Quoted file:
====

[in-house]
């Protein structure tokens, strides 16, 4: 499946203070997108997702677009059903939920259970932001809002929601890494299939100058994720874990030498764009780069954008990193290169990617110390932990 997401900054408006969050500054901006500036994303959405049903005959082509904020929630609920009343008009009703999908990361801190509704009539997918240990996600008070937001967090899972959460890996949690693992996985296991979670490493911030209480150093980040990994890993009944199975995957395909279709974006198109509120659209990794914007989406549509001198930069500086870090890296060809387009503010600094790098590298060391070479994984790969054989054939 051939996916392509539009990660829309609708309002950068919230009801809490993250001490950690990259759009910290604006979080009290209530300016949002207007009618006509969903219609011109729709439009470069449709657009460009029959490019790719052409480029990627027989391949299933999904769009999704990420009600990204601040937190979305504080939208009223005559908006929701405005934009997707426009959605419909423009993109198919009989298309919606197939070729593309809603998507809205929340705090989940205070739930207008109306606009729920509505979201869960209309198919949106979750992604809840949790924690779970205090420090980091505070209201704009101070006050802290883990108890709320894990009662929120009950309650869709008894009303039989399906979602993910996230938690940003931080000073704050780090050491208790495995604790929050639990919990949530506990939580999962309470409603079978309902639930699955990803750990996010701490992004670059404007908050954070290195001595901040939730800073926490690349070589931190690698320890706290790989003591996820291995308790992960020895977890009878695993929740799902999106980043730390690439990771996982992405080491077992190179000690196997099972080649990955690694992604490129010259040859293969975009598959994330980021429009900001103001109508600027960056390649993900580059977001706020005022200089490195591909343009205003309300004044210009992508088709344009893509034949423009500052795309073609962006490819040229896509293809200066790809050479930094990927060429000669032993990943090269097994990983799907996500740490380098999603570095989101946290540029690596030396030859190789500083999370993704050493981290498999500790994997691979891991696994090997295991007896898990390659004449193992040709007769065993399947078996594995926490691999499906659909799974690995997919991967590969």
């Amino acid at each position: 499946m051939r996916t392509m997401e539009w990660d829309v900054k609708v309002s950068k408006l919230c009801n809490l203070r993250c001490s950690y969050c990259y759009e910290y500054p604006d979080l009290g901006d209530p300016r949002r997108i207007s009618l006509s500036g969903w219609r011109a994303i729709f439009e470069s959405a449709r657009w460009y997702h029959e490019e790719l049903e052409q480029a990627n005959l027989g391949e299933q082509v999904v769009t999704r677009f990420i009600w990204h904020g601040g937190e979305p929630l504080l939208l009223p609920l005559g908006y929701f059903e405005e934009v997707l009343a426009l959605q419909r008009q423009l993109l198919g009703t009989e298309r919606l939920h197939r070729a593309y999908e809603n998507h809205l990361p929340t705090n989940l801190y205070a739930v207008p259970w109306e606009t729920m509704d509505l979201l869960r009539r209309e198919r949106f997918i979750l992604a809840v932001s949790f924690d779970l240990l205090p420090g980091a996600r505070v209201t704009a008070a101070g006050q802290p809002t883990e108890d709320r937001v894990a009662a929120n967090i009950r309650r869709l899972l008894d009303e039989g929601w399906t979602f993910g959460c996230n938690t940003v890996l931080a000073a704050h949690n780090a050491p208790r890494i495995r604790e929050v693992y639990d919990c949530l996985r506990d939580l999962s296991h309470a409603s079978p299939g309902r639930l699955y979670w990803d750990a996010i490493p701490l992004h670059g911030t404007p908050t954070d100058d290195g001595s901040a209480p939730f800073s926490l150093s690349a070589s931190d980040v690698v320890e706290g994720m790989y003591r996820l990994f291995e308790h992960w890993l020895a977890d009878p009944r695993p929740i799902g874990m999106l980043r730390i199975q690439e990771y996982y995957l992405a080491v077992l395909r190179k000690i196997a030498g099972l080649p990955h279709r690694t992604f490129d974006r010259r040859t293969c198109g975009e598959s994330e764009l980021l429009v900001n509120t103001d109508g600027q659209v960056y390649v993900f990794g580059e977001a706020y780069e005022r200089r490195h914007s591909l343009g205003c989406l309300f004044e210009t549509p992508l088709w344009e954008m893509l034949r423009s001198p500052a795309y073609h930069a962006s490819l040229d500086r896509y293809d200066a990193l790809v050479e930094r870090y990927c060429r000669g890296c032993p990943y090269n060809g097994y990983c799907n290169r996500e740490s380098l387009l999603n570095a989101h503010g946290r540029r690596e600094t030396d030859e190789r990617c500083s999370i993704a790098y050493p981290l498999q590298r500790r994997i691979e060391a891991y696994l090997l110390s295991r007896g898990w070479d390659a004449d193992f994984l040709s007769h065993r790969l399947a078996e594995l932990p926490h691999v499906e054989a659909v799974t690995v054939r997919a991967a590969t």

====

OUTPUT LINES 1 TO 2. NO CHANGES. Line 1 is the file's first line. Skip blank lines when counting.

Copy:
[in-house]
């Protein structure tokens, strides 16, 4: 499946203070997108997702677009059903939920259970932001809002929601890494299939100058994720874990030498764009780069954008990193290169990617110390932990 997401900054408006969050500054901006500036994303959405049903005959082509904020929630609920009343008009009703999908990361801190509704009539997918240990996600008070937001967090899972959460890996949690693992996985296991979670490493911030209480150093980040990994890993009944199975995957395909279709974006198109509120659209990794914007989406549509001198930069500086870090890296060809387009503010600094790098590298060391070479994984790969054989054939 051939996916392509539009990660829309609708309002950068919230009801809490993250001490950690990259759009910290604006979080009290209530300016949002207007009618006509969903219609011109729709439009470069449709657009460009029959490019790719052409480029990627027989391949299933999904769009999704990420009600990204601040937190979305504080939208009223005559908006929701405005934009997707426009959605419909423009993109198919009989298309919606197939070729593309809603998507809205929340705090989940205070739930207008109306606009729920509505979201869960209309198919949106979750992604809840949790924690779970205090420090980091505070209201704009101070006050802290883990108890709320894990009662929120009950309650869709008894009303039989399906979602993910996230938690940003931080000073704050780090050491208790495995604790929050639990919990949530506990939580999962309470409603079978309902639930699955990803750990996010701490992004670059404007908050954070290195001595901040939730800073926490690349070589931190690698320890706290790989003591996820291995308790992960020895977890009878695993929740799902999106980043730390690439990771996982992405080491077992190179000690196997099972080649990955690694992604490129010259040859293969975009598959994330980021429009900001103001109508600027960056390649993900580059977001706020005022200089490195591909343009205003309300004044210009992508088709344009893509034949423009500052795309073609962006490819040229896509293809200066790809050479930094990927060429000669032993990943090269097994990983799907996500740490380098999603570095989101946290540029690596030396030859190789500083999370993704050493981290498999500790994997691979891991696994090997295991007896898990390659004449193992040709007769065993399947078996594995926490691999499906659909799974690995997919991967590969």